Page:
A continuous and unavoidable threat

May be produced accidentally but unavoidably:

e.g., leakage of electrons from mitochondrial respiratory chain; autoxidation of catecholamines; during post-ischaemic reperfusion; some photosensitizing reactions

Figure 2 Sources of reactive oxygen species found in vivo.

Can be purposeful and directed:

e.g., during respiratory burst of activated phagocytes; as nitric oxide (produced for vasodilation); for cell signalling and gene activation

May serve no purpose, but are generally unavoidable and often damaging:

e.g., from food, pollutants, cytochrome P-450 reactions; some photosensitizing reactions; ionizing radiation

Figure 2 Sources of reactive oxygen species found in vivo.

during the respiratory burst of activated phagocytic white cells (macrophages, neutrophils, and monocytes). Activated phagocytes produce large amounts of superoxide and hypochlorous acid for microbial killing. The ROS nitric oxide is produced constitu-tively and inducibly, is a powerful vasodilator, and is vital for the maintenance of normal blood pressure. Nitric oxide also decreases platelet aggregabil-ity, decreasing the likelihood of the blood clotting within the circulation. Hydrogen peroxide is produced enzymatically from superoxide by the action of the superoxide dismutases (SODs) and is recognized increasingly as playing a central role in cell signalling and gene activation. Nonetheless, while some ROS are physiologically useful, they are damaging if they accumulate in excess as a result of, for example, acute or chronic inflammation or ischaemia.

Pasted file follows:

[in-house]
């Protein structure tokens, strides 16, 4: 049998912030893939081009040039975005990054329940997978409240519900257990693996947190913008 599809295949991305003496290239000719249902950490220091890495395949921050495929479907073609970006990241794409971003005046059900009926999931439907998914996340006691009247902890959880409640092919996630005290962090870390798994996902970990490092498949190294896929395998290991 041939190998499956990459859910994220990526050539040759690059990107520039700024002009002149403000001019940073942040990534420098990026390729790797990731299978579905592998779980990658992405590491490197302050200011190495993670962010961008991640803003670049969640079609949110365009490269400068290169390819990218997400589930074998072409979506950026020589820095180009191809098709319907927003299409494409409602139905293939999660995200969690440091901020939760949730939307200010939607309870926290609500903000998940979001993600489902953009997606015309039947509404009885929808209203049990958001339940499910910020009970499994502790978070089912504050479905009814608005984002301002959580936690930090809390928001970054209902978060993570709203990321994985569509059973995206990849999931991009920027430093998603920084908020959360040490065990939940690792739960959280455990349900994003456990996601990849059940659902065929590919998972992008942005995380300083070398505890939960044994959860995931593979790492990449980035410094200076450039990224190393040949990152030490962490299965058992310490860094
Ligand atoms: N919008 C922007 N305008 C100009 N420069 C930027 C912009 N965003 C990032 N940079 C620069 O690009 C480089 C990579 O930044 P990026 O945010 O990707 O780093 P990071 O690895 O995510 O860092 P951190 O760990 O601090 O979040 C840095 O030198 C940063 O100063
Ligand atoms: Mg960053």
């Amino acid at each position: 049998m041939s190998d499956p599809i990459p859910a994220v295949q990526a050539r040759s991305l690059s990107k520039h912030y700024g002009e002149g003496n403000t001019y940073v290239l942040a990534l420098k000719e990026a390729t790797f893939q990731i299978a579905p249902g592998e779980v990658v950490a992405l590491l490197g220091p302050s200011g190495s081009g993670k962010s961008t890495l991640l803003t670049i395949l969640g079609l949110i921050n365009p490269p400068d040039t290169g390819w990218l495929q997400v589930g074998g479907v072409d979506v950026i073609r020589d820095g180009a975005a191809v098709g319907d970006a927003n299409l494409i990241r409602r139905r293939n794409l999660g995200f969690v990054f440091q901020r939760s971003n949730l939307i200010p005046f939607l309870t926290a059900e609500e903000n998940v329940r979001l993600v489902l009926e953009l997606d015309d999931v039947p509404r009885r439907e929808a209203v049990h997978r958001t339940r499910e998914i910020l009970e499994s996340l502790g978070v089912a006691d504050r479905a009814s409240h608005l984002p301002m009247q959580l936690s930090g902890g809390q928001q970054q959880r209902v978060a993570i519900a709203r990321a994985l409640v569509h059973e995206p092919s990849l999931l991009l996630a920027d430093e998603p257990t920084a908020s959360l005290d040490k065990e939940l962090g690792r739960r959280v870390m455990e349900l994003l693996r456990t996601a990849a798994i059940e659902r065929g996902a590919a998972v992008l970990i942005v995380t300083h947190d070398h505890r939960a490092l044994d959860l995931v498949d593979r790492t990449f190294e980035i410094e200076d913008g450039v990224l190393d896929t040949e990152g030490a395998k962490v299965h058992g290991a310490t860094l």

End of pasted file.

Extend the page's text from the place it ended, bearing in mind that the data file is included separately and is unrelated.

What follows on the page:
Accidental, but unavoidable, production of ROS occurs during the passage of electrons along the mito-chondrial electron transport chain. Leakage of electrons from the chain leads to the single-electron reduction of oxygen, with the consequent formation of superoxide. This can be regarded as a normal, but undesirable, by-product of aerobic metabolism. Around 1-3% of electrons entering the respiratory chain are estimated to end up in superoxide, and this results in a large daily ROS load in vivo. If anything increases oxygen use, such as exercise, then more ROS will be formed, and oxidant stress may increase owing to a pro-oxidant shift. Significant amounts of ROS are also produced during the metabolism of drugs and pollutants by the mixed-function cyto-chrome P-450 oxidase (phase I) detoxifying system and as a consequence of the transformation of xanthine dehydrogenase to its truncated oxidase form, which occurs as a result of ischemia. This causes a flood of superoxide to be formed when the oxygen supply is restored. In addition, if free iron is present (as may happen in iron overload, acute intra-vascular hemolysis, or cell injury), there is a risk of a cycle of ROS production via iron-catalyzed 'autoxidation' of various constituents in biological fluids, including ascorbic acid, catecholamines, dopamine, hemoglobin, flavins, and thiol compounds such as cysteine or homocysteine. Preformed reactive species in food further contribute to the oxidant load of the body, and ROS are also produced by pathological processes and agents such as chronic inflammation, infection, ionizing radiation, and cigarette smoke. Breathing oxygen-enriched air results in enhanced production of ROS within the lungs, and various toxins and drugs, such as aflatoxin, acetominophen, carbon tetrachloride, chloroform, and ethanol, produce reactive radical species during their metabolism or detoxification and excretion by the liver or kidneys. Clearly, all body tissues are exposed to ROS on a regular or even constant basis. However, sites of particularly high ROS loads within the human body include the mitochondria, the eyes, the skin, areas of cell damage, inflammation, and post-ischemic reperfusion, the liver, the lungs (especially if oxygen-enriched air is breathed), and the brain.

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